One major excuse that people use in their refusal to embrace Christianity concerns hypocrites in the Church, both past and present. People like to point to past misdeeds done in the name of Christ, such as the Spanish Inquisition, witch trials, and other horrible acts.
Then, there are the present-day examples of preachers, deacons, or church leaders who have been caught in alcoholism, adulterous relationships, or some other inconsistency with what they say they believe. This type of behavior has led many to say, “If that’s what Christianity is all about, then I don’t want any part of it.”
It must be admitted that there has been hypocrisy in the Church, and today we are not exempt from people who are hypocritical. A hypocrite is an actor, one who puts on a false face. He says one thing but does another.
However, just because the Church contains hypocrites does not mean that all Christians are hypocrites. With every example of hypocrisy that can be pointed to in the Church, a counter example can be pointed out showing people who are living consistently with the teaching of Jesus Christ.
It is important not to confuse hypocrisy with sin. All Christians are sinners, but not all Christians are hypocrites. There is a misconception that a Christian is a person who claims that he does not sin, but the truth is that to call oneself a Christian is to admit to being a sinner (I John 1:5–2:2).
All believers, including the clergy, are fallible human beings who are prone to all types of sin. Just because a person is not perfect does not mean that he is a phony. The distinction between the two is important. The failures of the believers do not invalidate the truth.
Jesus Christ had very harsh words for people who were committing the sin of hypocrisy, especially the religious leaders of His day. He denounced them in no uncertain terms.
“Woe unto you, scribes and Pharisees, hypocrites! for ye compass sea and land to make one proselyte, and when he is made, ye make him twofold more the child of hell than yourselves” (Matthew 23:15, KJV).
People can and do enter the ministry for the wrong reasons, or they can compromise the convictions of the faith. When people do this they are wrong, and the Bible denounces this clearly.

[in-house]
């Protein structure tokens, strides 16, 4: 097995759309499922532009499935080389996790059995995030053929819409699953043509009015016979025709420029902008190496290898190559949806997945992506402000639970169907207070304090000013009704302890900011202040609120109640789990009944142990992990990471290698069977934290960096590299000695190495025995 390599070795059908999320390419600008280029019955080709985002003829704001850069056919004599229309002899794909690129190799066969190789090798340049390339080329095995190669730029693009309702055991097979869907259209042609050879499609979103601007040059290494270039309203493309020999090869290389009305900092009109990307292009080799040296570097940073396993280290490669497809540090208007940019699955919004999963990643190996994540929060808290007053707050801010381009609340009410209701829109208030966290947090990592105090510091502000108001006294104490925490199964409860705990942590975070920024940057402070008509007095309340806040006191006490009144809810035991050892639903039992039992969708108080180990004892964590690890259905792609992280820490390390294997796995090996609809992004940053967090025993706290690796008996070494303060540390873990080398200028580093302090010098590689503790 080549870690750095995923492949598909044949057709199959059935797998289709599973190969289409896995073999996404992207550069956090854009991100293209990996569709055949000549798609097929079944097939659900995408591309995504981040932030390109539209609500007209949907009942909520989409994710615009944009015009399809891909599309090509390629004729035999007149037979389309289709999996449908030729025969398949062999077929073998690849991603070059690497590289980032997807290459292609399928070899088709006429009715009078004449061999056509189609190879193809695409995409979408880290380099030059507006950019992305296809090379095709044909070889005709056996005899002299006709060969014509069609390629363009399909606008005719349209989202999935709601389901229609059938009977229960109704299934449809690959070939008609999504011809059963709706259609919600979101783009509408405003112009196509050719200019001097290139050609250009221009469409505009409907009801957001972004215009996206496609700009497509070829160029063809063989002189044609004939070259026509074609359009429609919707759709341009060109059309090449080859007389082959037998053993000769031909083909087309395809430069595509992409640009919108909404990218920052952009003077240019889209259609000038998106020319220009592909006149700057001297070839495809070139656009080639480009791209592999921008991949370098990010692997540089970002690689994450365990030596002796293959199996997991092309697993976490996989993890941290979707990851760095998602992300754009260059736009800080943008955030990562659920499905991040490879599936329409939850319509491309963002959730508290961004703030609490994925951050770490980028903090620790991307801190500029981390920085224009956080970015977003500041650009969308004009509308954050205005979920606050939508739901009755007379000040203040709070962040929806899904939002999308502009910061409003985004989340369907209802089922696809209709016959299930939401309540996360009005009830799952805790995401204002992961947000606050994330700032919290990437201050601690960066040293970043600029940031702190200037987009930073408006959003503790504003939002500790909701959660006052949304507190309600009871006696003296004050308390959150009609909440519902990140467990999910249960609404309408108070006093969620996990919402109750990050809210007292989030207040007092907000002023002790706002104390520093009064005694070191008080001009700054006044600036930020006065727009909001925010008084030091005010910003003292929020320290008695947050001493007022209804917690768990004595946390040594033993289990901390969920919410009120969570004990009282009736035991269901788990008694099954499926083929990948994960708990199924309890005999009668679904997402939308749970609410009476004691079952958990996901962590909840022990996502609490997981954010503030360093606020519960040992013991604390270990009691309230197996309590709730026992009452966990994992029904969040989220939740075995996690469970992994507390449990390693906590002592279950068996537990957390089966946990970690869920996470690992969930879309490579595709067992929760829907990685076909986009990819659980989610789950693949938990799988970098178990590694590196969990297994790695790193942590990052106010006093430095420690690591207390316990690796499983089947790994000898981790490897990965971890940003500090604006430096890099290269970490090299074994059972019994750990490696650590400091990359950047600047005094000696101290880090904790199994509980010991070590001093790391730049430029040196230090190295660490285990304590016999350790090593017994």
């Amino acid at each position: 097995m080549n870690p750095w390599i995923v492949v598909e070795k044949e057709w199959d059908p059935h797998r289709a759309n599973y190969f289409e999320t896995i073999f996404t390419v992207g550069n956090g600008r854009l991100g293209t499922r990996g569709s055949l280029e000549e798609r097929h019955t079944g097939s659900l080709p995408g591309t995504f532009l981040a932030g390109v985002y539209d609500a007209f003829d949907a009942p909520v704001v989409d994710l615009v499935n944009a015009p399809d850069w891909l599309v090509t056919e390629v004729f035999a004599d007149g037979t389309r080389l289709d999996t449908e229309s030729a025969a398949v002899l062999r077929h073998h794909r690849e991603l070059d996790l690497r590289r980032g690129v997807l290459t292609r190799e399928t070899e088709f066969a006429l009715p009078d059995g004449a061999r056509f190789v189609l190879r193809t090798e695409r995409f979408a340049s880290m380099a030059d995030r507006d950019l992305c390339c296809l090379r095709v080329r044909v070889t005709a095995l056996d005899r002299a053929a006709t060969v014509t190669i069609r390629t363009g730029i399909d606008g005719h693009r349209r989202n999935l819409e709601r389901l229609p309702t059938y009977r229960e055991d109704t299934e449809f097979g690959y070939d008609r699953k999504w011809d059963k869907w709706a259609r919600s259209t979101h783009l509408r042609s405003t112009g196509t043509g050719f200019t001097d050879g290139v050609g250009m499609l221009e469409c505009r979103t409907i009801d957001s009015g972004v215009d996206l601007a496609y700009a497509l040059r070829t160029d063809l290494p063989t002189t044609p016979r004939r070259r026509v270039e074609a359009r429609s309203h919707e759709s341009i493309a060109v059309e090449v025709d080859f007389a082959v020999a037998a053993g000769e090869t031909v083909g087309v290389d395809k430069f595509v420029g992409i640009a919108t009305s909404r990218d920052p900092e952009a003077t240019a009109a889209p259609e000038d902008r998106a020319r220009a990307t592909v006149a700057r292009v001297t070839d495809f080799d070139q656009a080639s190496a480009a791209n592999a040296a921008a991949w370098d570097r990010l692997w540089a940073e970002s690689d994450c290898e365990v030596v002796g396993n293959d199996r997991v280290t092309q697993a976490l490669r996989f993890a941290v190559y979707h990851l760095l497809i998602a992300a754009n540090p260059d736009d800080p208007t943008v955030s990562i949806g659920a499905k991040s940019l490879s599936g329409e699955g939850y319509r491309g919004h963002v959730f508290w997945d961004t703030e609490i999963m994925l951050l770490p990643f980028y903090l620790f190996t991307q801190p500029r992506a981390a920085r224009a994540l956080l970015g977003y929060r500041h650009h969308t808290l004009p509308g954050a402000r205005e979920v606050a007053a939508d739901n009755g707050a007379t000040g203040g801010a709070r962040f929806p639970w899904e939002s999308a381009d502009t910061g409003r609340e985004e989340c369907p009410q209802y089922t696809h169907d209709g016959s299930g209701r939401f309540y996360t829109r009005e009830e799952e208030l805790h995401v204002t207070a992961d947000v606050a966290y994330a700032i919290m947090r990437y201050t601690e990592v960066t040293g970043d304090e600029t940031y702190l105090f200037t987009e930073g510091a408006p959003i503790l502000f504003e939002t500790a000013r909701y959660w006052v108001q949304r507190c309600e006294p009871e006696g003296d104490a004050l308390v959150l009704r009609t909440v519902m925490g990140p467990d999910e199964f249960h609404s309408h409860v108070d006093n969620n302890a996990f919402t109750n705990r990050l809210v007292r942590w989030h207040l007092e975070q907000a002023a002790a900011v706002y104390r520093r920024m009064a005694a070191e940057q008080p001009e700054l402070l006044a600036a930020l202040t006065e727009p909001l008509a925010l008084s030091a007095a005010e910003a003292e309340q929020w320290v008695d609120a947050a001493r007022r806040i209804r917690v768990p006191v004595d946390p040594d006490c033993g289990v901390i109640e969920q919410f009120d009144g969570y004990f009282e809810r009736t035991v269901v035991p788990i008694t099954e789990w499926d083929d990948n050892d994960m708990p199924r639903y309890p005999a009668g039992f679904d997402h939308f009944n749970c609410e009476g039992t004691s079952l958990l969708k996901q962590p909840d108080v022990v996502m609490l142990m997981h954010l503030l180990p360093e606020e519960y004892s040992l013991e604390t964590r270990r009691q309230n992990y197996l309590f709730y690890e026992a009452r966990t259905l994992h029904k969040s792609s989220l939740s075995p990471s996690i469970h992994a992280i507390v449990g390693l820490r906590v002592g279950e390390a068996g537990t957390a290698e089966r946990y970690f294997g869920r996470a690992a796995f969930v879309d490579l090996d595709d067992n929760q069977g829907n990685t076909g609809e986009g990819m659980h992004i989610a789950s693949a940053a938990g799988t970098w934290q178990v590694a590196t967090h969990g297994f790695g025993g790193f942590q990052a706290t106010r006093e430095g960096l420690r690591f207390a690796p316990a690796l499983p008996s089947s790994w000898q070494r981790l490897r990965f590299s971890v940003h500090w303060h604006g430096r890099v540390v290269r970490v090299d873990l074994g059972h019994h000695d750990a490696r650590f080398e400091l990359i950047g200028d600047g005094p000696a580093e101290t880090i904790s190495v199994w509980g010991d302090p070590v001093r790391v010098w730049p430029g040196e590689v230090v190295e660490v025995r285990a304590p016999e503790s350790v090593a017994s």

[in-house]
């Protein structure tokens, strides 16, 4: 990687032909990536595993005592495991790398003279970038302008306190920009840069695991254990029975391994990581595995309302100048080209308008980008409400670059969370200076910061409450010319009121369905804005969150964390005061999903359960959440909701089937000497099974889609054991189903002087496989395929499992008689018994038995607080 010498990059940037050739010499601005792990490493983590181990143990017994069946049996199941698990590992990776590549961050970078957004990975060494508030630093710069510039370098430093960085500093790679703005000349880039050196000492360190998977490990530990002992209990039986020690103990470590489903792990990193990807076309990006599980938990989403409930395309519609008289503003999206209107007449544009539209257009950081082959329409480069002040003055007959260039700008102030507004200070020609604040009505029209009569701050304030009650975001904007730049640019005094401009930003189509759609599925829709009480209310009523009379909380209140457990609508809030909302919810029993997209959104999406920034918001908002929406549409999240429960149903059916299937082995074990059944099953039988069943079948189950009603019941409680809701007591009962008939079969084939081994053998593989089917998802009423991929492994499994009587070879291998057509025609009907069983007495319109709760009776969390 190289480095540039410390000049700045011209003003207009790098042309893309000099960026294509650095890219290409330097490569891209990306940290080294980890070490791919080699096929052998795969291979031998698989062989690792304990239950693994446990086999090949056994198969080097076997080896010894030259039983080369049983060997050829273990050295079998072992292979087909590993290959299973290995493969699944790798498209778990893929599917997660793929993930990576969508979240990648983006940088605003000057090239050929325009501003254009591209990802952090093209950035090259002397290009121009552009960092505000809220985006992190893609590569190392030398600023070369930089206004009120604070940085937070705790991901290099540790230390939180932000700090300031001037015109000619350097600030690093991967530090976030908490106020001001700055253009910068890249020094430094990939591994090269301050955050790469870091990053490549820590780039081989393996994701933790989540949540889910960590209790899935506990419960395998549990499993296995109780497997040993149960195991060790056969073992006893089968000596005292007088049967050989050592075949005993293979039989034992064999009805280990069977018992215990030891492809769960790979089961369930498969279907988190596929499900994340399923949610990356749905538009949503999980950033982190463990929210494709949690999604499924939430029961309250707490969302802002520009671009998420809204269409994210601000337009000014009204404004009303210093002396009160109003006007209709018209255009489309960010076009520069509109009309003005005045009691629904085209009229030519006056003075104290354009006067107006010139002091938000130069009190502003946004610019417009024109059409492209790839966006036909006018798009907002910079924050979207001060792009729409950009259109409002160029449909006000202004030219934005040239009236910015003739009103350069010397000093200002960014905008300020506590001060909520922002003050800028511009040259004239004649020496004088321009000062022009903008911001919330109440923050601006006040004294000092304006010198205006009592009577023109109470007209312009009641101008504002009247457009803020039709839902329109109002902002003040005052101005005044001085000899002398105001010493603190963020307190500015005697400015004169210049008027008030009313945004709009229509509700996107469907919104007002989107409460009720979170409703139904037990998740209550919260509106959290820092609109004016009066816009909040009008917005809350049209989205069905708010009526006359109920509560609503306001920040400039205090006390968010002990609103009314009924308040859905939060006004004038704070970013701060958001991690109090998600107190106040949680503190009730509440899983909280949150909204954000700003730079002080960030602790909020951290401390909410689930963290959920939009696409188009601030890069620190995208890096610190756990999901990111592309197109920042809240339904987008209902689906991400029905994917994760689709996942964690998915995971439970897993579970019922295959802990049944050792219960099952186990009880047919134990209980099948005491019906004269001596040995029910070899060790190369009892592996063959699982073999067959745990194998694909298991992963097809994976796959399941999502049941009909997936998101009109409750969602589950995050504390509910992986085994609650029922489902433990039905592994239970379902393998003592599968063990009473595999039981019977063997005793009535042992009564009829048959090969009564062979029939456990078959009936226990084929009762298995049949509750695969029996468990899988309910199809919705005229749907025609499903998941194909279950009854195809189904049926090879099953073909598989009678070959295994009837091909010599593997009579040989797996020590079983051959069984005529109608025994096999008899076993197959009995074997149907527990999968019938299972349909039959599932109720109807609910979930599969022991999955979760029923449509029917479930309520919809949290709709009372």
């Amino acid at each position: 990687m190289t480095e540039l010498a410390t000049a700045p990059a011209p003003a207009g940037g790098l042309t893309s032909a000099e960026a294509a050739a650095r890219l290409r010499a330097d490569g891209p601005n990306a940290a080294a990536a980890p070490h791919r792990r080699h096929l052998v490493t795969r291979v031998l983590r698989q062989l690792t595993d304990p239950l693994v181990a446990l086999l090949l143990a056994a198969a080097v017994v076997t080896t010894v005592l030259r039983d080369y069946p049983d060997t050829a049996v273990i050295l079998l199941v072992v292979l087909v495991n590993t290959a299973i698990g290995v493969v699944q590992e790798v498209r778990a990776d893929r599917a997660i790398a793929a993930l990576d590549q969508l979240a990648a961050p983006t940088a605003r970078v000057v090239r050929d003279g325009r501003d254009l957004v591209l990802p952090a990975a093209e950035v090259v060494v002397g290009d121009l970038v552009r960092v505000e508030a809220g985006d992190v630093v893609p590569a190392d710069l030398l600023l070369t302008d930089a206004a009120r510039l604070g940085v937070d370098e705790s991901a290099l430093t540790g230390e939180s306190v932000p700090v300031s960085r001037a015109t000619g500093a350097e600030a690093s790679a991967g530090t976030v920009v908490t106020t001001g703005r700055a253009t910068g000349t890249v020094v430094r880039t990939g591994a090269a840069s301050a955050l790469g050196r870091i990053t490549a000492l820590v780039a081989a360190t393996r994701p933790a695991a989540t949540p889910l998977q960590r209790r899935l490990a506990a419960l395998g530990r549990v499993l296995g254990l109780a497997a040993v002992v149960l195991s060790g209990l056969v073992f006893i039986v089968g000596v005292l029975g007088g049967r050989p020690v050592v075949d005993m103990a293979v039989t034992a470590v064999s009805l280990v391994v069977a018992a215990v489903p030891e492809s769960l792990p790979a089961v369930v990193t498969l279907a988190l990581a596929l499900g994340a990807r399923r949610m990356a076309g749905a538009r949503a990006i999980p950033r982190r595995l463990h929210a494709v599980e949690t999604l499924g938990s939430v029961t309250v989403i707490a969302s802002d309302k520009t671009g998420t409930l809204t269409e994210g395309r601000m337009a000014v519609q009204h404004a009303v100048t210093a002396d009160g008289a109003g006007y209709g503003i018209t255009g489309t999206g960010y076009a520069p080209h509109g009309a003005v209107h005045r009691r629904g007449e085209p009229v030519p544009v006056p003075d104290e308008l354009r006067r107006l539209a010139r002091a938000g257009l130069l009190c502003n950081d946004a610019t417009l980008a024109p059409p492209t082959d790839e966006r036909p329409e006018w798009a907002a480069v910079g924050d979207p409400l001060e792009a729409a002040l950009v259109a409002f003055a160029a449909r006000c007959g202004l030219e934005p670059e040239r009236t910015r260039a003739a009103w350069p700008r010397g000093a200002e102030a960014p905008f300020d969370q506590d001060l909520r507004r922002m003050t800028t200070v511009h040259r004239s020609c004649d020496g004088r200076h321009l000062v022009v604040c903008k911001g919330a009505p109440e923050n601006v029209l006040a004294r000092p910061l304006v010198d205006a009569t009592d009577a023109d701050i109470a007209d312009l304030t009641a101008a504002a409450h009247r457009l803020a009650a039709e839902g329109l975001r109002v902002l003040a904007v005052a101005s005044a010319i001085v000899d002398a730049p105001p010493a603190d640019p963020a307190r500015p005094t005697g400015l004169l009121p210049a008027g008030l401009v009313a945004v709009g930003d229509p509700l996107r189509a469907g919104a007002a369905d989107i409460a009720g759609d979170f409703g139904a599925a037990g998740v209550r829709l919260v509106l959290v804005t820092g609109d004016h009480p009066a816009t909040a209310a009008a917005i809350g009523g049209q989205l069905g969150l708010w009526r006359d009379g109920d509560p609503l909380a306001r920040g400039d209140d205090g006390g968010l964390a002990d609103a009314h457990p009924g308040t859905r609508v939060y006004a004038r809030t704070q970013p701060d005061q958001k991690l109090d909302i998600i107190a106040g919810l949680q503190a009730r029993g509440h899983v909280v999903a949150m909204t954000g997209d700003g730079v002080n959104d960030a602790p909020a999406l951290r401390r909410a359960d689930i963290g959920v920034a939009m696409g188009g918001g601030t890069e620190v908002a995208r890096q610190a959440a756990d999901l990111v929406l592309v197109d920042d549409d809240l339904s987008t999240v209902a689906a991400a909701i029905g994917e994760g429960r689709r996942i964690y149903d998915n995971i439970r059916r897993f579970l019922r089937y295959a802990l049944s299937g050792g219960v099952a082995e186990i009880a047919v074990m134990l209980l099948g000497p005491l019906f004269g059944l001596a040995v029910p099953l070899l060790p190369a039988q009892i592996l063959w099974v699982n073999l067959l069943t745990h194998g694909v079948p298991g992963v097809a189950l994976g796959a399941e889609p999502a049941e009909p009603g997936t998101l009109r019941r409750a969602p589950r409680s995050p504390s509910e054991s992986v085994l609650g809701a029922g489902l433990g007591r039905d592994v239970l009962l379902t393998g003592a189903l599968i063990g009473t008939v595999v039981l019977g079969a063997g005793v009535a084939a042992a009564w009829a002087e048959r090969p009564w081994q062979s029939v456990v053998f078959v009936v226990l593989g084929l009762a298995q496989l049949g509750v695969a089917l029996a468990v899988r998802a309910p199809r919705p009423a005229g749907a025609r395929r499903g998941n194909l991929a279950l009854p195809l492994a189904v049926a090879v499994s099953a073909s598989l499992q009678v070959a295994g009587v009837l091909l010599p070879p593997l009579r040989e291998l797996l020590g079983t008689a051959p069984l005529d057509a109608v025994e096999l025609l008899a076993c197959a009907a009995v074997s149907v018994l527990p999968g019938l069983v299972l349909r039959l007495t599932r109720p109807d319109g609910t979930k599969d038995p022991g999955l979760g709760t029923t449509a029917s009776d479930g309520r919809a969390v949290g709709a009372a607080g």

Christianity does not stand or fall on the way Christians have acted throughout history or are acting today. Christianity stands or falls on the person of Jesus, and Jesus was not a hypocrite. He lived consistently with what He taught, and at the end of His life He challenged those who had lived with Him night and day, for over three years, to point out any hypocrisy in Him.
His disciples were silent, because there was none. Since Christianity depends on Jesus, it is incorrect to try to invalidate the Christian faith by pointing to horrible things done in the name of Christianity.
The non-believer cannot be excused from believing just because it is possible to point to those who simply pretend to be what they are not. Hypocritical Christians cannot be excused on the basis of not being perfect because of the terrible effects hypocrisy has.
Let’s look at one illustration of the reasoning involved in this question. For example, let’s say the president of a large car company is always advertising and telling his friends that a certain make of car in his company is the best in the country and the only car we should be driving.
In fact, a number of automotive magazines and consumer groups have backed up some of his claims. But yet, when you see this man, he is driving the competition’s leading model! (Perhaps he likes their colors better.)
You say, what a hypocrite! If he believed all that stuff about his car, and he’s in a position to know, then he’d be driving one. That is probably true. Yet his being a hypocrite does not invalidate the claim that his car may be the best one in the country.
The same is true of Christianity. People may claim it’s true, yet have lives inconsistent with their claim, but this does not necessarily mean Christianity is not true.
 McDowell, J., & Stewart, D. D. (1993). Answers to tough questions. Nashville: T. Nelson Publishers.